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Stopping stream erosion at Fort Dupont Park

The river running through Fort DuPont Park is in need of some serious repair.

WASHINGTON — Fort Dupont Park, located in southeast D.C., is 365 acres of lush forest nestled along a flowing river. The river, though beautiful, is in desperate need of repair. Over the years the sandy streambanks have experienced significant erosion due to a high concentration of stormwater runoff. 

“If you took your hose in your backyard, and you sprayed it at the sand that sand would just disperse," explained Josh Burch an Environmental Protection Specialist with the District Department of Energy and Environment. "So, when stormwater hits the stream bank, that sand gets mobilized, it causes erosion that causes a streambank to collapse.” 

What is causing such a high concentration of stormwater? Urban development.

Hundreds of years ago the river was surrounded by impervious surfaces, which means the ground could absorb most of the rain that fell. Today, the river is surrounded by roads, houses, and buildings that cannot absorb rain. The excess water flows into the storm drains which shoots straight into the Fort Dupont Park river. This excess flow causes the streambanks to erode which leads to a whole heap of problems. 

The first is the environmental impact. 

Streambank erosion causes the river water to become muddy, and sunlight cannot pass through to the bottom of the riverbed. This starts a domino effect of negative impacts.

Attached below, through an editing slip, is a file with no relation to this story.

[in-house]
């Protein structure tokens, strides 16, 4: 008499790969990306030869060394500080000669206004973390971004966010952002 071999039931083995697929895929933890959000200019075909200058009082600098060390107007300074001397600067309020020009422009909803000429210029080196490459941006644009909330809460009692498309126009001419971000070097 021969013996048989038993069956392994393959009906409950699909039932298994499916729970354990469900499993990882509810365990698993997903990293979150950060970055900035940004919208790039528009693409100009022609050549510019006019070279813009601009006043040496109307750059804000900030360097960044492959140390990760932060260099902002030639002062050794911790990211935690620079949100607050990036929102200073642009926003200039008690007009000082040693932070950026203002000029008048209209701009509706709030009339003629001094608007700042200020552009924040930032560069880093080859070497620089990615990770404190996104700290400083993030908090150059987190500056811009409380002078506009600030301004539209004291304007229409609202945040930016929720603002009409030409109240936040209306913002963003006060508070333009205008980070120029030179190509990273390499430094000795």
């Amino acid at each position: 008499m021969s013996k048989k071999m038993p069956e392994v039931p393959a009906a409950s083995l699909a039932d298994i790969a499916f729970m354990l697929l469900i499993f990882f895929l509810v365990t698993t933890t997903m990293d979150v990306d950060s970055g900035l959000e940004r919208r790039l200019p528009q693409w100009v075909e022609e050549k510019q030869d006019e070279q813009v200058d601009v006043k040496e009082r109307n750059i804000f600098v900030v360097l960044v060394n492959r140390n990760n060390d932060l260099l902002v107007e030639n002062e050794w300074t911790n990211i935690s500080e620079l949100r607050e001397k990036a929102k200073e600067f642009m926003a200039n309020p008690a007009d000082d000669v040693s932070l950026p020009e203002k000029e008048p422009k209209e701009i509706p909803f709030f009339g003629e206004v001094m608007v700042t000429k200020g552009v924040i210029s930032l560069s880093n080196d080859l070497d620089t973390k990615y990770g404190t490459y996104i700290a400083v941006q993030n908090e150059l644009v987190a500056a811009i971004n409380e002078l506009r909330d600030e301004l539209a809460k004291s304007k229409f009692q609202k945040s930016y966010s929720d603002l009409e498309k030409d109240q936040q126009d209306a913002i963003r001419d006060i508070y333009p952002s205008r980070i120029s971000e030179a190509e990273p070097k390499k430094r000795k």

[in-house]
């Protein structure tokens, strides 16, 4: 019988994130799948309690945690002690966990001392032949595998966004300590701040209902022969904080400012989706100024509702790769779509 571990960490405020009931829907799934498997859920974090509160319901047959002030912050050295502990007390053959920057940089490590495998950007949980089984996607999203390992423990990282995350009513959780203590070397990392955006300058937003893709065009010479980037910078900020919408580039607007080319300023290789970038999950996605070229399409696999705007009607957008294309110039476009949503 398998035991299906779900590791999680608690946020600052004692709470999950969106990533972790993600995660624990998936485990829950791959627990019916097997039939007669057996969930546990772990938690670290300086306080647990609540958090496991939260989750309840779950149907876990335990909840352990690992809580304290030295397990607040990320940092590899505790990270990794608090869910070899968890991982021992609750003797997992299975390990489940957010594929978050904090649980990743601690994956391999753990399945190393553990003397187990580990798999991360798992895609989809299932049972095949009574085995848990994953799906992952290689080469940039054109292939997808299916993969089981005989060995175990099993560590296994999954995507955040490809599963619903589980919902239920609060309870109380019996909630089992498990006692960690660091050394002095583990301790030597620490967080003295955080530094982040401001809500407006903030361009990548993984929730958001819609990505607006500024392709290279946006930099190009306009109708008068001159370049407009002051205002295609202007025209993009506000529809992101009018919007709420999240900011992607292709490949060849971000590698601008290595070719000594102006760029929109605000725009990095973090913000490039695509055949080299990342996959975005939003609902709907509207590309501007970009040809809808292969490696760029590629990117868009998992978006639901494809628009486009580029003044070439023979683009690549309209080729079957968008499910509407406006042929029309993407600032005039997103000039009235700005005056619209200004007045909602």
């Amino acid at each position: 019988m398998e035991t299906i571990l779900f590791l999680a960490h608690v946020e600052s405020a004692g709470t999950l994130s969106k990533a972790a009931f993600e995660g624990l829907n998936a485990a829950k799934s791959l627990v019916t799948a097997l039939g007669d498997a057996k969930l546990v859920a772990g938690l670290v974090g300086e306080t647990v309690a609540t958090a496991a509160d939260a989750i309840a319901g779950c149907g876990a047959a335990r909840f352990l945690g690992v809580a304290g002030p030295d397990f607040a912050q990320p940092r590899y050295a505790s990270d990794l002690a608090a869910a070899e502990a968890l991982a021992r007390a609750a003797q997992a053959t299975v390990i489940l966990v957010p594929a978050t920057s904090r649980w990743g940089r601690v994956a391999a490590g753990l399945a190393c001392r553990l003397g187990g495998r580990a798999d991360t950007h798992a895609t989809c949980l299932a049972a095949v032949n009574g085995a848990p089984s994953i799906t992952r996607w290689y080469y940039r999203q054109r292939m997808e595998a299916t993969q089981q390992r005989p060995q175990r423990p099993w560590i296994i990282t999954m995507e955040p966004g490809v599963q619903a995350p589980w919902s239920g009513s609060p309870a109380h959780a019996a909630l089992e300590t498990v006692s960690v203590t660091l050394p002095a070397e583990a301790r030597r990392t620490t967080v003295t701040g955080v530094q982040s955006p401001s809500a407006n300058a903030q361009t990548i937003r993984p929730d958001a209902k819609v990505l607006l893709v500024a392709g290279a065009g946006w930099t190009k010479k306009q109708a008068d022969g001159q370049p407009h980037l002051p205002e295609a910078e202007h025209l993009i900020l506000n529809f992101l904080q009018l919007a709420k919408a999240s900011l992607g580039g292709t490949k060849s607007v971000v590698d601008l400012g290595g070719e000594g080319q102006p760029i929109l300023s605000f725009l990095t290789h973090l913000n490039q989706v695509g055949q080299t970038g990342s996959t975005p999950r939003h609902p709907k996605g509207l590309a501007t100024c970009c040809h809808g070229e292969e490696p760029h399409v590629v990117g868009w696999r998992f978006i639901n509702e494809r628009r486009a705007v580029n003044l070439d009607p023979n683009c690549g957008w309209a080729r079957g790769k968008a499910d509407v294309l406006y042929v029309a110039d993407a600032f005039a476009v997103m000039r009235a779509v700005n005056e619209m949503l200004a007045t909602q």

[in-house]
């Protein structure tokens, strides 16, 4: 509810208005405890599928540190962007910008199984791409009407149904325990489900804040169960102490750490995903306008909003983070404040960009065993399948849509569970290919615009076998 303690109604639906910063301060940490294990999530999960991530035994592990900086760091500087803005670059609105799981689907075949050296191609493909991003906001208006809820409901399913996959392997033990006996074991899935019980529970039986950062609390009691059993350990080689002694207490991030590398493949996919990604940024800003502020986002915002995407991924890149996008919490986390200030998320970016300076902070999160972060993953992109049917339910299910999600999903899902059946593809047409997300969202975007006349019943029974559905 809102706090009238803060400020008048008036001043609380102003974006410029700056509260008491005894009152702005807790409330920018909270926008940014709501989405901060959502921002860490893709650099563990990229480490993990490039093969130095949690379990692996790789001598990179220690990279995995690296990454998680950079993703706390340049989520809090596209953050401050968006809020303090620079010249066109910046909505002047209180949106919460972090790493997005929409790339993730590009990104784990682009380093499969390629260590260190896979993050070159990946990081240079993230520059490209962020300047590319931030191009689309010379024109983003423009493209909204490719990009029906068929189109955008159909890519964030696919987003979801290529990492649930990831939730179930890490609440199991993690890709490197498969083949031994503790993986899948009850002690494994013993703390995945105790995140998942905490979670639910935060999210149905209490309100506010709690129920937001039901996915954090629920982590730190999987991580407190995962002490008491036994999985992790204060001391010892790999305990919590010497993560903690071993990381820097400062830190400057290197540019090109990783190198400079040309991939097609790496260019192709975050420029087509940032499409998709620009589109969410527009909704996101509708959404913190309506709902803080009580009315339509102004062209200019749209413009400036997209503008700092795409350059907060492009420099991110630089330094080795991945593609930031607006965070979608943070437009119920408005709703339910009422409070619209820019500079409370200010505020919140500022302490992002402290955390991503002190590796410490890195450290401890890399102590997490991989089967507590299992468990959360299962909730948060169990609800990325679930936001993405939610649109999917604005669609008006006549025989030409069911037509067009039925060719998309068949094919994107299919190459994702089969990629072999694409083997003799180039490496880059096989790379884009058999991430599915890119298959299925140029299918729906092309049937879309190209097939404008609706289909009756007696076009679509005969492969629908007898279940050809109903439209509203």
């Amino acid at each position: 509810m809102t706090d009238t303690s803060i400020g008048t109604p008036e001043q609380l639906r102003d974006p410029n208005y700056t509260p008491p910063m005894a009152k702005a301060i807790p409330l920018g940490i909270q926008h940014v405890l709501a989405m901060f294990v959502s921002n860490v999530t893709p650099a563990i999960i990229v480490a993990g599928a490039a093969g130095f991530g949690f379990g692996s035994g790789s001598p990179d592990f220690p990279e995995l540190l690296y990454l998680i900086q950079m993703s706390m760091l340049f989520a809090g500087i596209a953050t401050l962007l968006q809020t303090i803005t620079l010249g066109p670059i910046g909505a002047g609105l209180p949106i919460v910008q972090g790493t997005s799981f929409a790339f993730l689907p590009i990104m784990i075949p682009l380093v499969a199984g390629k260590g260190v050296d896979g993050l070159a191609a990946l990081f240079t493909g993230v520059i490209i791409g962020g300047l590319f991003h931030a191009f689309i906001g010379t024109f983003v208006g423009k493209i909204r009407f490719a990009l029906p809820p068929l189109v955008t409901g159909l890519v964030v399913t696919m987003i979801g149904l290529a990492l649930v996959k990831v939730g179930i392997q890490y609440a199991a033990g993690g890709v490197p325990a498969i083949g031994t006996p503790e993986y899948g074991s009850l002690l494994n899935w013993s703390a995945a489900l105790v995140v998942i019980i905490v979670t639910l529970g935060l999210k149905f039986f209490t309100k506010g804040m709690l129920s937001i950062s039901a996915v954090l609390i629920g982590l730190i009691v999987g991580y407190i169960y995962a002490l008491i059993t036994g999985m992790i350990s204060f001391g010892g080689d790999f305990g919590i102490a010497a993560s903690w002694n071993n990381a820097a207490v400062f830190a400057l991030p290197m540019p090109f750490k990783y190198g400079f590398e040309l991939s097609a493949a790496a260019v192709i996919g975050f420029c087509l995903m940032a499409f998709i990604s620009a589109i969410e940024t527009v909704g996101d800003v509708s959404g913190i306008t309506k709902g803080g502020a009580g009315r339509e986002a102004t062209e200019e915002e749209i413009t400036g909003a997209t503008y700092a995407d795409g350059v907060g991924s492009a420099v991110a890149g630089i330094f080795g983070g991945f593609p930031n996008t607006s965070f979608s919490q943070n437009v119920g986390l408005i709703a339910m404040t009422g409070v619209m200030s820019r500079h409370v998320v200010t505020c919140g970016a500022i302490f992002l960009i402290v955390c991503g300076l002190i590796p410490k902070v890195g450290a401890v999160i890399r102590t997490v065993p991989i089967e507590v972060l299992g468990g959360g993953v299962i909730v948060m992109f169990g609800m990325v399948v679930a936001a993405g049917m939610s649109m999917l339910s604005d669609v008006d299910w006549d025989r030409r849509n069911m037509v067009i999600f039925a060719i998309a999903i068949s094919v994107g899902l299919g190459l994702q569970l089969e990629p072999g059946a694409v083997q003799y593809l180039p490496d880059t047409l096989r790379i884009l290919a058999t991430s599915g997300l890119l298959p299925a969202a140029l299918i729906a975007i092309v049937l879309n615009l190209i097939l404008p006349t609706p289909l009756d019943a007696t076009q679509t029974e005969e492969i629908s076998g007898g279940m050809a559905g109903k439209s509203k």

“If the sunlight can't get to the bottom of the river plants can't grow and if the plants can't grow, they can't act as natural filters for the water, nor can they create dissolved oxygen for aquatic life," Burch said. "So, by restoring the stream by stopping the stream bank erosion, we should be able to clean up the Anacostia River, the Potomac River, and the Chesapeake Bay.” 

Trees are also falling at a much higher rate because the ground they were rooted in was eroded away. The falling trees impact the recreational aspect of the park. This poses a danger to those trying to safely enjoy the park because trails can become blocked. Fewer trees also open up the tree canopy which can increase nonnative plants.  

The National Parks Service is partnering with the District Department of Environment and Energy to fix those problems. They are proposing 18,600 feet of stream restoration. 

How do they plan to fix it all? 

“We're going to fill up the stream, six to seven feet, with material, sand and stone, and we're going to allow the stream to spread out," Burch said. "So, when that water spreads out, it reduces the erosive forces of the stream. So, we're going to be both restoring nature and we're going to try to create a stable stream based on all the urban conditions around it.” 

The public comment period for this project is open until March 2nd. If all goes to plan, this stream restoration project could be done as early as 2026. 

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